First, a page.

Early in the new year, the San Francisco Board of Supervisors will vote on an ordinance requiring pharmaceutical manufacturers to pay for and implement convenient programs for consumers to dispose of unused and out of date medications. This comes on the heels of a 9th Circuit Federal Court of Appeals decision upholding a similar ordinance adopted by Alameda County in 2012 against an industry attack. Not surprisingly, the industry opposes a new ordinance in San Francisco despite the fact that when companies band together and support proper disposal – like they do in Canada – it costs so little per bottle, they haven’t raised drug prices.
Clean Water Action has released a new report exposing the threats to air and water from oil wastewater disposal into open-air and unlined pits. Across the Central Valley of California, already the home of severe water shortages, degraded groundwater and the worst air quality in the country, Big Oil is dumping wastewater containing a mixture of harmful chemicals, including volatile organic compounds and heavy metals, into unlined and open-air pits. These pits are designed both to percolate the toxic wastewater into the ground and evaporate it into the air. California water and air regulators have allowed this form of waste disposal despite the fact that they are aware that many of these operations have inadequate and severely out of date permits, and that some are creating huge underground plumes of wastewater that threaten nearby drinking and irrigation water.
“We cannot continue to jeopardize the quality of one of our most precious natural resources. My priority with this bill is the safety of Californians.
State permits more than 2,000 oil and gas injection wells in protected sources of drinking water despite shrinking water supplies during drought
(February 9, 2015) —Thousands of California oil and gas injection wells may be in violation of the Federal Safe Drinking Water Act, according to documents turned over to U.S. Environmental Protection Agency (EPA) on Friday by the California Division of Oil Gas and Geothermal Resources (DOGGR) regarding the state’s Underground Injection Control (UIC) Class II Program.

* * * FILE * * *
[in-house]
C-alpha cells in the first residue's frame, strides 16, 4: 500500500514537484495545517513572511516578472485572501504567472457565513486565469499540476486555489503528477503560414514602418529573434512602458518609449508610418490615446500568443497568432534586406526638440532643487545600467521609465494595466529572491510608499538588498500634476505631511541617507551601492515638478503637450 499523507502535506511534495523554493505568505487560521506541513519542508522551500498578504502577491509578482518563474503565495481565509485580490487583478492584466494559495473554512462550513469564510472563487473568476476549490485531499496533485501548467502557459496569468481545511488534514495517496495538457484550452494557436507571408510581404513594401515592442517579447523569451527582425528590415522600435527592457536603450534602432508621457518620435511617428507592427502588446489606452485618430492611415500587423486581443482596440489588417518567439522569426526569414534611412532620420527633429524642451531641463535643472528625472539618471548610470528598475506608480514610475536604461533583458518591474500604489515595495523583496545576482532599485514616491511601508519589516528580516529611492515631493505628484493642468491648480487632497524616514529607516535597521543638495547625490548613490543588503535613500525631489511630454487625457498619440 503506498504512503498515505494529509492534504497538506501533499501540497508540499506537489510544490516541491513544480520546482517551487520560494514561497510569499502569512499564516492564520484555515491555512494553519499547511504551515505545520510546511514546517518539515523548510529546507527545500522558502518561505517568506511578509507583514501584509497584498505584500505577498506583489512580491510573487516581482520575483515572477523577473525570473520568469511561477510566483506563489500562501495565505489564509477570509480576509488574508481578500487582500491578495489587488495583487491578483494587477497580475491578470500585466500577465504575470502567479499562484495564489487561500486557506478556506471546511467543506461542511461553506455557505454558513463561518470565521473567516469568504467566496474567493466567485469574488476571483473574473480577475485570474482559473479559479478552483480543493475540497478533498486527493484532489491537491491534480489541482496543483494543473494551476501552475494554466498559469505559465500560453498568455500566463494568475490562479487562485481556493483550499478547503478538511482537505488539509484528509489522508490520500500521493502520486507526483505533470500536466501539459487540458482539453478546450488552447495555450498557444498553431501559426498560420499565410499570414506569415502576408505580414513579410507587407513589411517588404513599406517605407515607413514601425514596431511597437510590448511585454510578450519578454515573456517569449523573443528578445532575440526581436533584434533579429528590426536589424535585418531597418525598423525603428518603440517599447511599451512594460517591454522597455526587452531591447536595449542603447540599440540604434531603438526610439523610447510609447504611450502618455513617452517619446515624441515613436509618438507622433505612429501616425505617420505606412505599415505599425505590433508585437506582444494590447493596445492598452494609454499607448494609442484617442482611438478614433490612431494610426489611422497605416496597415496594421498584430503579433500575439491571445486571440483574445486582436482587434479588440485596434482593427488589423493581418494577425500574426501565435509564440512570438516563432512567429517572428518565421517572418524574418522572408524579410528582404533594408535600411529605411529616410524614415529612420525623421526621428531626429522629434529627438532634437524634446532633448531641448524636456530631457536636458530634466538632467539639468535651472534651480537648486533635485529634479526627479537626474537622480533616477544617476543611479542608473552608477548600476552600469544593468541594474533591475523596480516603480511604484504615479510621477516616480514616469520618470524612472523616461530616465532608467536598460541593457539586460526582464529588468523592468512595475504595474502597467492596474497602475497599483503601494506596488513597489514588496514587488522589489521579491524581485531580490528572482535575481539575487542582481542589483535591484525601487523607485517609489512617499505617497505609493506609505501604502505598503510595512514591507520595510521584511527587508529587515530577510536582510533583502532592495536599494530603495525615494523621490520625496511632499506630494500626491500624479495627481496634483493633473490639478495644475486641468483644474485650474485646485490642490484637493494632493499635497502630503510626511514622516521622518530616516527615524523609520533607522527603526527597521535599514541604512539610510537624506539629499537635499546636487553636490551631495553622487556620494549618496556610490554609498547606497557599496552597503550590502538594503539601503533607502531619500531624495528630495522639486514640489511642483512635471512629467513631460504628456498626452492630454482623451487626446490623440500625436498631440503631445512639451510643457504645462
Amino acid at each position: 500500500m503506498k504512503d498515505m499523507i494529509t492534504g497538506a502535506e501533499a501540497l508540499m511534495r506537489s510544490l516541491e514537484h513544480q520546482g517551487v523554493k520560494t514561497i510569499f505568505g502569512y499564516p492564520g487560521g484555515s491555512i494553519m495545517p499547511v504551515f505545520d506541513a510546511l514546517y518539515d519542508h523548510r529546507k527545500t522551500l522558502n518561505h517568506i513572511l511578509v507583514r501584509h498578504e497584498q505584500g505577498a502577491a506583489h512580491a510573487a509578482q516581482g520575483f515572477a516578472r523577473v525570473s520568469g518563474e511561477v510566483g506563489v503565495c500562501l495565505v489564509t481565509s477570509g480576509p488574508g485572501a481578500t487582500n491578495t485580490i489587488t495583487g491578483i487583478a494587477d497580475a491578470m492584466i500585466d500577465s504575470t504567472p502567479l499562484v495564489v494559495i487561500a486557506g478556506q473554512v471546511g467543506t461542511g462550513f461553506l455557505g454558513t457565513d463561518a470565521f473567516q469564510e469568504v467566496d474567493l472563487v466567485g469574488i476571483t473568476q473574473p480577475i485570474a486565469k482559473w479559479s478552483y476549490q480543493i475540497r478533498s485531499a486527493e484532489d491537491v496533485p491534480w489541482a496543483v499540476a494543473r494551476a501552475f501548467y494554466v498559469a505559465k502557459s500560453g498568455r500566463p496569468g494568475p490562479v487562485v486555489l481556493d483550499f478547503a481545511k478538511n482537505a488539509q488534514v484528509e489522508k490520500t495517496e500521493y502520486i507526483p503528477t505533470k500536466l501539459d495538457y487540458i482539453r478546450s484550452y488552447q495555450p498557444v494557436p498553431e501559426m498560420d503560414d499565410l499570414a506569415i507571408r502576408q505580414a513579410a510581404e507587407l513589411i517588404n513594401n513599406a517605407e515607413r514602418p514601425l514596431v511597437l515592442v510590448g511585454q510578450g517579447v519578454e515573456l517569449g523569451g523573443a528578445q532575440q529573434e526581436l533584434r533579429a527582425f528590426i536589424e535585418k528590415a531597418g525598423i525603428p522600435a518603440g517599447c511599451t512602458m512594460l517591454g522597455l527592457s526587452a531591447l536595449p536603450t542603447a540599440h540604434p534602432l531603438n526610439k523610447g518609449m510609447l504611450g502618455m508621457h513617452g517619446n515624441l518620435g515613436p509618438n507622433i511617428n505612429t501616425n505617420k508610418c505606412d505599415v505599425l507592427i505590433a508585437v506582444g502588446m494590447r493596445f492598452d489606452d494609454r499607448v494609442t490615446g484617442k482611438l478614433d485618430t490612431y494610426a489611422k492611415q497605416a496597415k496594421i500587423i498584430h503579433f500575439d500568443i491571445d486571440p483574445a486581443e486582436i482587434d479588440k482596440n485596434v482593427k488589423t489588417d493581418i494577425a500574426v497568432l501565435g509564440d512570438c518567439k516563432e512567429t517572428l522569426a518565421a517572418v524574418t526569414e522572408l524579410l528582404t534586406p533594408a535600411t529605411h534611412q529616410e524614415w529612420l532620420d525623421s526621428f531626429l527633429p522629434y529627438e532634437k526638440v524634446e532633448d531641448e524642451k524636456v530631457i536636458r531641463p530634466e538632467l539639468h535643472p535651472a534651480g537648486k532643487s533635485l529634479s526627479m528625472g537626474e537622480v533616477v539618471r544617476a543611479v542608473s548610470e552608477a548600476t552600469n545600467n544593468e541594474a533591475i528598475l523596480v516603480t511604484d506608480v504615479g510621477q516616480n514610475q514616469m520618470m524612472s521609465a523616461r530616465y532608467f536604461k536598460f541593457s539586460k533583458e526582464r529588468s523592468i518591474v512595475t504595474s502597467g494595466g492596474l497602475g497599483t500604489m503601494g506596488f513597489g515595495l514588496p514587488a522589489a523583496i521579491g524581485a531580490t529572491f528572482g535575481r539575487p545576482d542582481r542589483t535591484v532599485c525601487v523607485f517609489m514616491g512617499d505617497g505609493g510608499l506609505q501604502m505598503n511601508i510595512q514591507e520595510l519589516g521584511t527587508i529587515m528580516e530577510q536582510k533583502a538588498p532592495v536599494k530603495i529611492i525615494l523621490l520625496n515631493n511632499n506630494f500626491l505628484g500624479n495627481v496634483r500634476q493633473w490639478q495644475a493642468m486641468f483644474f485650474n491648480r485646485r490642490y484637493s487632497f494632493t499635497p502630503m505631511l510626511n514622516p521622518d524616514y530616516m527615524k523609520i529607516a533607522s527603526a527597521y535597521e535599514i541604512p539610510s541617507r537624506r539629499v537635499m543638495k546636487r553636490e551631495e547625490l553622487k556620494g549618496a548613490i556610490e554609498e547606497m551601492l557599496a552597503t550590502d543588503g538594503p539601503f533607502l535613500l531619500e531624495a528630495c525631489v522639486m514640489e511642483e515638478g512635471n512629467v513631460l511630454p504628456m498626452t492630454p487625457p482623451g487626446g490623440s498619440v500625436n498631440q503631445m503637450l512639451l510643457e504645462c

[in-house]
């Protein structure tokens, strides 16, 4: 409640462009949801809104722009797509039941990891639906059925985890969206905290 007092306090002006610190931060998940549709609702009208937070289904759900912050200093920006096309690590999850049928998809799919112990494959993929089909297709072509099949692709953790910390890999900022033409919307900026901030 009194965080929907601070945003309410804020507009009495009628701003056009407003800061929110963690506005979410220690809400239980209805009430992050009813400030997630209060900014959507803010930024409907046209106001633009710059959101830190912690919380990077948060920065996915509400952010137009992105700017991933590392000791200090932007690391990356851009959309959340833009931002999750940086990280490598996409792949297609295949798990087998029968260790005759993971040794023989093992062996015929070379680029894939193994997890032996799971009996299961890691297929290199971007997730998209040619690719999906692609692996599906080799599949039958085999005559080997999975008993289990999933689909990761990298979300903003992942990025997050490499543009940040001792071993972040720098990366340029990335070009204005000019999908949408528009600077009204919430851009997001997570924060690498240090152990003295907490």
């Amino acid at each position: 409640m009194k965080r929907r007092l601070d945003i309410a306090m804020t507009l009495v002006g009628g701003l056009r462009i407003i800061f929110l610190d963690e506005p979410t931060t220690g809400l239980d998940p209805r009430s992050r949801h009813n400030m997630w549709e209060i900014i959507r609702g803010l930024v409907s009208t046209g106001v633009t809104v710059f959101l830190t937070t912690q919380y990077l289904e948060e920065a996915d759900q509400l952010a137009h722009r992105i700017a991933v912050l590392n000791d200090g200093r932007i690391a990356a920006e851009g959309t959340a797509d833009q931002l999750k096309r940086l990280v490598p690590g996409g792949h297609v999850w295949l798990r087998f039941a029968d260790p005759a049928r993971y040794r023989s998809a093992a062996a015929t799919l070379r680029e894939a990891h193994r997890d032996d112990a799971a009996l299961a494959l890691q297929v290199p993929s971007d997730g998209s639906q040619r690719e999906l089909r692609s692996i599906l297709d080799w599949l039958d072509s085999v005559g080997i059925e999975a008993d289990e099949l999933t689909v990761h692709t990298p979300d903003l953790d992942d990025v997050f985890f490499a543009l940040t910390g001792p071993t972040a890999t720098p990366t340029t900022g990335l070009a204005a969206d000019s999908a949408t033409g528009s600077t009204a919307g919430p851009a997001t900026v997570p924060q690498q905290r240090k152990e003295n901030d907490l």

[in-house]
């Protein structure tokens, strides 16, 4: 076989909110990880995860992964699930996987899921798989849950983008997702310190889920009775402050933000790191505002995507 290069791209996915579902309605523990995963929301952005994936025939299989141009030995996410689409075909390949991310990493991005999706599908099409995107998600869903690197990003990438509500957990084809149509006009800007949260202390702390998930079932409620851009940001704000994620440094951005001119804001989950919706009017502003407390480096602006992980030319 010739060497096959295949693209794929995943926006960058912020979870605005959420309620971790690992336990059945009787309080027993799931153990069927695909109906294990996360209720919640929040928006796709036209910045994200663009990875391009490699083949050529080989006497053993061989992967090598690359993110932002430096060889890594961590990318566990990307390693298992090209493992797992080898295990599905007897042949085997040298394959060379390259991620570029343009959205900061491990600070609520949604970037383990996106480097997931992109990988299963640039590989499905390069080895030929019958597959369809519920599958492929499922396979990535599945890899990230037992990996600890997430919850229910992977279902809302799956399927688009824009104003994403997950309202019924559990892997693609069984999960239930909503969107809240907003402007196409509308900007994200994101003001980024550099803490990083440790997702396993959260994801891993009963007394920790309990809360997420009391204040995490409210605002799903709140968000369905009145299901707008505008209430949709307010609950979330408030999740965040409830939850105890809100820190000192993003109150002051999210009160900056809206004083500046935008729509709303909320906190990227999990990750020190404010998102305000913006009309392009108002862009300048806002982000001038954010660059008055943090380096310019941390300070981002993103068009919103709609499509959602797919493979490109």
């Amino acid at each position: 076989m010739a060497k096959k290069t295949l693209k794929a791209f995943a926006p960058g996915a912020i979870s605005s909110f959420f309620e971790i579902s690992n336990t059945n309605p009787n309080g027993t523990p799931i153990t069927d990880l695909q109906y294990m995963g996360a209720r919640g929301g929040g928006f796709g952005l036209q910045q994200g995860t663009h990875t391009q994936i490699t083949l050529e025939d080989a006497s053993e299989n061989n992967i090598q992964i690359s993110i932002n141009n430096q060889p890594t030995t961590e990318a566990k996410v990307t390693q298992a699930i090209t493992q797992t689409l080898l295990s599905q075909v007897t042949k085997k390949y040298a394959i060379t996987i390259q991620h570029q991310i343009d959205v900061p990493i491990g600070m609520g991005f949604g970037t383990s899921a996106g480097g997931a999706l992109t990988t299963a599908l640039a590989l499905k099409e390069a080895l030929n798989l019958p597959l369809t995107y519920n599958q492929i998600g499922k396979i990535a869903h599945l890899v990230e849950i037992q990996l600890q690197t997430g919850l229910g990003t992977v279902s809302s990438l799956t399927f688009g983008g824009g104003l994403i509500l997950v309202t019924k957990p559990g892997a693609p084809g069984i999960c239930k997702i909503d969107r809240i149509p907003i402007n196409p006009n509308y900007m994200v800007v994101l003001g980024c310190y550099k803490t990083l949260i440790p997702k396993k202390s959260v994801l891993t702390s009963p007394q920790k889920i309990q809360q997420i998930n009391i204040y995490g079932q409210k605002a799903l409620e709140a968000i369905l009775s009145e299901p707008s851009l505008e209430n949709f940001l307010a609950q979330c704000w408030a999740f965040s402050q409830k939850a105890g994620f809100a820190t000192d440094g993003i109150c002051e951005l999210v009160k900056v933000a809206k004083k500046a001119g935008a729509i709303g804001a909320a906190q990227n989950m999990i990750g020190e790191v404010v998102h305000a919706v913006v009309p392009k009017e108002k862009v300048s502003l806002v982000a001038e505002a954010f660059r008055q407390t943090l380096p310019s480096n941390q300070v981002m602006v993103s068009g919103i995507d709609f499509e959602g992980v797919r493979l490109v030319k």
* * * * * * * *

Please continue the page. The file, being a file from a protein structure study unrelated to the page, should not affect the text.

After decades of failing to enforce state laws meant to protect California's groundwater from oil industry discharges, regulators have announced a new plan to oversee oil and gas wastewater disposal into open pits, also known as sumps. The Central Valley Regional Water Quality Control Board (the Regional Board) announced Thursday that it will begin to more actively oversee this disposal method. Clean Water Action said the plan does not go far enough and called for a statewide prohibition on oil sumps.
The 2014 groundwater legislation that Clean Water Action helped pass was a big victory for California! But there’s still work to be done to ensure that California has a sustainable supply of groundwater to support our future water needs.
One major gap is the lack of information about groundwater aquifers. Take action to make information for our groundwater available to the public.
California’s drought has depleted California’s reservoirs. It has also had a huge impact on our precious groundwater basins, causing hundreds of wells to go dry and leaving us more vulnerable to future droughts. In normal years, groundwater represents up to 40% of California’s water supply (that rises to 50% or more in droughts). In this extreme drought, our groundwater levels have been dropping at an unprecedented rate – up to 200 feet in some areas.